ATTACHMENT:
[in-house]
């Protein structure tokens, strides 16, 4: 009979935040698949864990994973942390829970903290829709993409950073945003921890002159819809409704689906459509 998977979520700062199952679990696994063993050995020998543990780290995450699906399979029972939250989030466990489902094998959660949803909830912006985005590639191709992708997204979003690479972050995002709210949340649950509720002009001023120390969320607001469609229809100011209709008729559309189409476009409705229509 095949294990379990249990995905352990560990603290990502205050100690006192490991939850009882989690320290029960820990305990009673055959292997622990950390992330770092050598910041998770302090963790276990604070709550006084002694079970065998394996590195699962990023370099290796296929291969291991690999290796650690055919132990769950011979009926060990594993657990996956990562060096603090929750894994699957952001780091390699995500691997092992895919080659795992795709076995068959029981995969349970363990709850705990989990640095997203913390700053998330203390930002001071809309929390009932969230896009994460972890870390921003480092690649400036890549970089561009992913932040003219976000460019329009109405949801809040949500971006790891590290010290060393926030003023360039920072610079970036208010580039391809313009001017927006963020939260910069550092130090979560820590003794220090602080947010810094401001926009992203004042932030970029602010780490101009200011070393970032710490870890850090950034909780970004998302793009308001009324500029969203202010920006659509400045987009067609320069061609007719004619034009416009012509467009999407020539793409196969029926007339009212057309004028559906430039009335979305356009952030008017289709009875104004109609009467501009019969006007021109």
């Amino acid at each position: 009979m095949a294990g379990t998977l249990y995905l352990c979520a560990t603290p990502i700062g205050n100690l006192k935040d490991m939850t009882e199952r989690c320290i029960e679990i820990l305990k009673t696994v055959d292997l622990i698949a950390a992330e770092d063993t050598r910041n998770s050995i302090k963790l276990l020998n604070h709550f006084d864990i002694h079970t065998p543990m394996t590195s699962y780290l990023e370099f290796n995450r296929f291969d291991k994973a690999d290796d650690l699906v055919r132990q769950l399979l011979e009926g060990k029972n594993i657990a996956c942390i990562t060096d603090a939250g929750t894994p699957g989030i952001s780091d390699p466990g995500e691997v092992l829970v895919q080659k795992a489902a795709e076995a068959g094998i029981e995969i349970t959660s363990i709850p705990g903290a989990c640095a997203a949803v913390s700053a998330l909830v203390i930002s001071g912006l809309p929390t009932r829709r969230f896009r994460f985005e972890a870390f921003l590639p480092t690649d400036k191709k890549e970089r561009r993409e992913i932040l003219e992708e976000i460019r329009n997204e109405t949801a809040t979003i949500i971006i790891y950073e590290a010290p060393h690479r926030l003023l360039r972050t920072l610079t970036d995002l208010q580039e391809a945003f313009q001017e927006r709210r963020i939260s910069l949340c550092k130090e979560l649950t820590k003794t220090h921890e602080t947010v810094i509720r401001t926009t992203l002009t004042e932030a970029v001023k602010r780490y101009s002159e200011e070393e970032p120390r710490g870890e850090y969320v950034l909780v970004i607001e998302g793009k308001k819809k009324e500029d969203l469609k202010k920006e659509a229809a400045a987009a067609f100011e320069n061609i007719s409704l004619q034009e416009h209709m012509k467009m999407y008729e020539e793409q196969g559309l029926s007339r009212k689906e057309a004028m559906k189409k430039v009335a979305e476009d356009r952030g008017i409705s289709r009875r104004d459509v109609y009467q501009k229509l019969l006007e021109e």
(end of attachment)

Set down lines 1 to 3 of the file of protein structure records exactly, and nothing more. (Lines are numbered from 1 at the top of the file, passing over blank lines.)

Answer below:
[in-house]
């Protein structure tokens, strides 16, 4: 009979935040698949864990994973942390829970903290829709993409950073945003921890002159819809409704689906459509 998977979520700062199952679990696994063993050995020998543990780290995450699906399979029972939250989030466990489902094998959660949803909830912006985005590639191709992708997204979003690479972050995002709210949340649950509720002009001023120390969320607001469609229809100011209709008729559309189409476009409705229509 095949294990379990249990995905352990560990603290990502205050100690006192490991939850009882989690320290029960820990305990009673055959292997622990950390992330770092050598910041998770302090963790276990604070709550006084002694079970065998394996590195699962990023370099290796296929291969291991690999290796650690055919132990769950011979009926060990594993657990996956990562060096603090929750894994699957952001780091390699995500691997092992895919080659795992795709076995068959029981995969349970363990709850705990989990640095997203913390700053998330203390930002001071809309929390009932969230896009994460972890870390921003480092690649400036890549970089561009992913932040003219976000460019329009109405949801809040949500971006790891590290010290060393926030003023360039920072610079970036208010580039391809313009001017927006963020939260910069550092130090979560820590003794220090602080947010810094401001926009992203004042932030970029602010780490101009200011070393970032710490870890850090950034909780970004998302793009308001009324500029969203202010920006659509400045987009067609320069061609007719004619034009416009012509467009999407020539793409196969029926007339009212057309004028559906430039009335979305356009952030008017289709009875104004109609009467501009019969006007021109």
């Amino acid at each position: 009979m095949a294990g379990t998977l249990y995905l352990c979520a560990t603290p990502i700062g205050n100690l006192k935040d490991m939850t009882e199952r989690c320290i029960e679990i820990l305990k009673t696994v055959d292997l622990i698949a950390a992330e770092d063993t050598r910041n998770s050995i302090k963790l276990l020998n604070h709550f006084d864990i002694h079970t065998p543990m394996t590195s699962y780290l990023e370099f290796n995450r296929f291969d291991k994973a690999d290796d650690l699906v055919r132990q769950l399979l011979e009926g060990k029972n594993i657990a996956c942390i990562t060096d603090a939250g929750t894994p699957g989030i952001s780091d390699p466990g995500e691997v092992l829970v895919q080659k795992a489902a795709e076995a068959g094998i029981e995969i349970t959660s363990i709850p705990g903290a989990c640095a997203a949803v913390s700053a998330l909830v203390i930002s001071g912006l809309p929390t009932r829709r969230f896009r994460f985005e972890a870390f921003l590639p480092t690649d400036k191709k890549e970089r561009r993409e992913i932040l003219e992708e976000i460019r329009n997204e109405t949801a809040t979003i949500i971006i790891y950073e590290a010290p060393h690479r926030l003023l360039r972050t920072l610079t970036d995002l208010q580039e391809a945003f313009q001017e927006r709210r963020i939260s910069l949340c550092k130090e979560l649950t820590k003794t220090h921890e602080t947010v810094i509720r401001t926009t992203l002009t004042e932030a970029v001023k602010r780490y101009s002159e200011e070393e970032p120390r710490g870890e850090y969320v950034l909780v970004i607001e998302g793009k308001k819809k009324e500029d969203l469609k202010k920006e659509a229809a400045a987009a067609f100011e320069n061609i007719s409704l004619q034009e416009h209709m012509k467009m999407y008729e020539e793409q196969g559309l029926s007339r009212k689906e057309a004028m559906k189409k430039v009335a979305e476009d356009r952030g008017i409705s289709r009875r104004d459509v109609y009467q501009k229509l019969l006007e021109e």